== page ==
Even adding seven seats that Bennett controls will not put Netanyahu at the top, dashing hopes in the prime minister’s camp that a conservative coalition is within reach. The prospect, suggested by polls published Tuesday night, cheered Likud headquarters and prompted Netanyahu to initially declare a “great victory” on Twitter.
But by the time he addressed his supporters after 2 a.m., early vote counting instead indicated that more impasse was to come. He called for an end to the stalemate, saying, “We cannot in any way drag the country into a fifth election. We must form a stable government now.”
The ruling majority seemed equally out of reach for the anti-Netanyahu parties, ranging from disaffected conservatives to Arab-Israeli communists.
Initial results gave the anti-Netanyahu parties 57 seats, in addition to another 11 seats controlled by two Arab factions. But in previous elections, these groups were unable to negotiate a power-sharing deal that would topple the prime minister.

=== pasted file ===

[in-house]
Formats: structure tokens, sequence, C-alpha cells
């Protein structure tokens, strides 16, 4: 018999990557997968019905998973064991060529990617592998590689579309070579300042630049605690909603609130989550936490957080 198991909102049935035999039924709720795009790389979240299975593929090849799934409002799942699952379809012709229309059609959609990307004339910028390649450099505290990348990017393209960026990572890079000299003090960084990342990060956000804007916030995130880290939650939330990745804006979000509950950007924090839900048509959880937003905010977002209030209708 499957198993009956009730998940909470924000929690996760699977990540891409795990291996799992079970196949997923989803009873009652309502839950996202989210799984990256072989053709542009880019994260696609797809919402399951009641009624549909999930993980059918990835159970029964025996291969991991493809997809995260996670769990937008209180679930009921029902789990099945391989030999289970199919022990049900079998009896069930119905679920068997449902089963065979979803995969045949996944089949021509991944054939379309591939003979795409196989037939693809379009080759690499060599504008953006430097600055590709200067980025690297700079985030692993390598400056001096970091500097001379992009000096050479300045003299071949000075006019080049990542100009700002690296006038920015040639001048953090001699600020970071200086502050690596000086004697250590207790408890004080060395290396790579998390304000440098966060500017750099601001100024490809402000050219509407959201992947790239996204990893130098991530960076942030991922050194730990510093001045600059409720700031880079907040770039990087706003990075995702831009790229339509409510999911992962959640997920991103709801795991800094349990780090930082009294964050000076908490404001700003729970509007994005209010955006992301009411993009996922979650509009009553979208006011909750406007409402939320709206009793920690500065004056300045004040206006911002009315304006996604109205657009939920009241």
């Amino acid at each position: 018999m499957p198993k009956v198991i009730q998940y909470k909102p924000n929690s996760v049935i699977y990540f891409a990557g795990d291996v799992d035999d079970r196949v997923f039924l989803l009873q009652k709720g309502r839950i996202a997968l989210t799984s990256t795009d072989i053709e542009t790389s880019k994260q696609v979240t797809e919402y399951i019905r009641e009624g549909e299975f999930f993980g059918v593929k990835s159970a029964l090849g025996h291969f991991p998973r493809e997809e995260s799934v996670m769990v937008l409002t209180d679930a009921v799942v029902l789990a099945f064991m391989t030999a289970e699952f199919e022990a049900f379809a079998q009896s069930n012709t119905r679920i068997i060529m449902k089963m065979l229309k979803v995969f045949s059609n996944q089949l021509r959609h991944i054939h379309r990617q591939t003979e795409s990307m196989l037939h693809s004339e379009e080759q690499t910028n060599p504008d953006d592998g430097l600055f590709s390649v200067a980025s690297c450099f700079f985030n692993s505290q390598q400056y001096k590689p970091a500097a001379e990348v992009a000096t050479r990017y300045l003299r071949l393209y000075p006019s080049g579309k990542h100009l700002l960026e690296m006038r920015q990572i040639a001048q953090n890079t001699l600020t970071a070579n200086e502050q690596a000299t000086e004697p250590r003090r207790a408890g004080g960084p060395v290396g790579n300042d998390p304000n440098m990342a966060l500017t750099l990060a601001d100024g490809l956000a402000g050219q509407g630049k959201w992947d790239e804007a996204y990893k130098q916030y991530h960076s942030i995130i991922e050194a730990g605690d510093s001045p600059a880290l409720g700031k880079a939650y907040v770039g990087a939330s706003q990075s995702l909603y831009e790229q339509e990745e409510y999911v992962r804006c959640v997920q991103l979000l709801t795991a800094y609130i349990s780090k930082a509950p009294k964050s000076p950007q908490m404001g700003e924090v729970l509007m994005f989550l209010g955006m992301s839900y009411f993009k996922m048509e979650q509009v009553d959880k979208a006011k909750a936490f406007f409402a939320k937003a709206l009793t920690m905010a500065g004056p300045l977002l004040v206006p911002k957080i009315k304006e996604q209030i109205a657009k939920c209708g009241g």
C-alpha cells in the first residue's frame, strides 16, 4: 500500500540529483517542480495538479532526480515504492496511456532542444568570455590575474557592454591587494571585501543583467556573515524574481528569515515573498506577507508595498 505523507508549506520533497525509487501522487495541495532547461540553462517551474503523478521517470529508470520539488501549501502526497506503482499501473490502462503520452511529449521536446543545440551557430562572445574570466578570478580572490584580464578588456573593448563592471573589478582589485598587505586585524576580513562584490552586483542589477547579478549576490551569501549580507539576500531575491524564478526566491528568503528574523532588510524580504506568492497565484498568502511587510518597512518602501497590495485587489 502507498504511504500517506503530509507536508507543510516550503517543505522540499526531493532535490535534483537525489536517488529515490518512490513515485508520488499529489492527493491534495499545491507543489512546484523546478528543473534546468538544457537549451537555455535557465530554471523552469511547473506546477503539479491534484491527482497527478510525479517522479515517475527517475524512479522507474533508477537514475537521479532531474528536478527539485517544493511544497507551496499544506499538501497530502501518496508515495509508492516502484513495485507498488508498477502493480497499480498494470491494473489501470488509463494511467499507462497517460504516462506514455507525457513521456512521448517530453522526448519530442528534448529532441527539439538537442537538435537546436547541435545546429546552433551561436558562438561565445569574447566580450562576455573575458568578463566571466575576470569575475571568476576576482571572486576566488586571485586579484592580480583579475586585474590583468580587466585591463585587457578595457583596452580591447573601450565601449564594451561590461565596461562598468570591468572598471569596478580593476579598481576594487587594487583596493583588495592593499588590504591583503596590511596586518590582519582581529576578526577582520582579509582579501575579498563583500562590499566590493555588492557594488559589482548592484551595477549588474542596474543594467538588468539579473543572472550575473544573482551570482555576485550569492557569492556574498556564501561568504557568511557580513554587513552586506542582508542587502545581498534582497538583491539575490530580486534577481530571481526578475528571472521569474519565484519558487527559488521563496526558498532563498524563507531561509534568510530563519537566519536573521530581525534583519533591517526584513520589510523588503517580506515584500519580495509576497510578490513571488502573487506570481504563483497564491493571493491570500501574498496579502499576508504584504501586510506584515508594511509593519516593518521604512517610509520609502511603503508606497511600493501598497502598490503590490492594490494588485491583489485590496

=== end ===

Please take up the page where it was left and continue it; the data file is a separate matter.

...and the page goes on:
Adding to the uncertainty is an unusually high number of absentee ballots from members of the military, diplomats abroad and people under quarantine under COVID-19 precautions. That 450,000 vote estimate, expected to count this week, could provide dramatic flips in the final count.
“These are very close elections,” said Johanan Plesner, president of the Israel Democracy Institute. “Nothing has been decided.”
Three previous elections in the past two years have failed to form a functioning government, and lawmakers are once again facing a period of intense bargaining as forces pro and anti-Netanyahu try to muster a majority.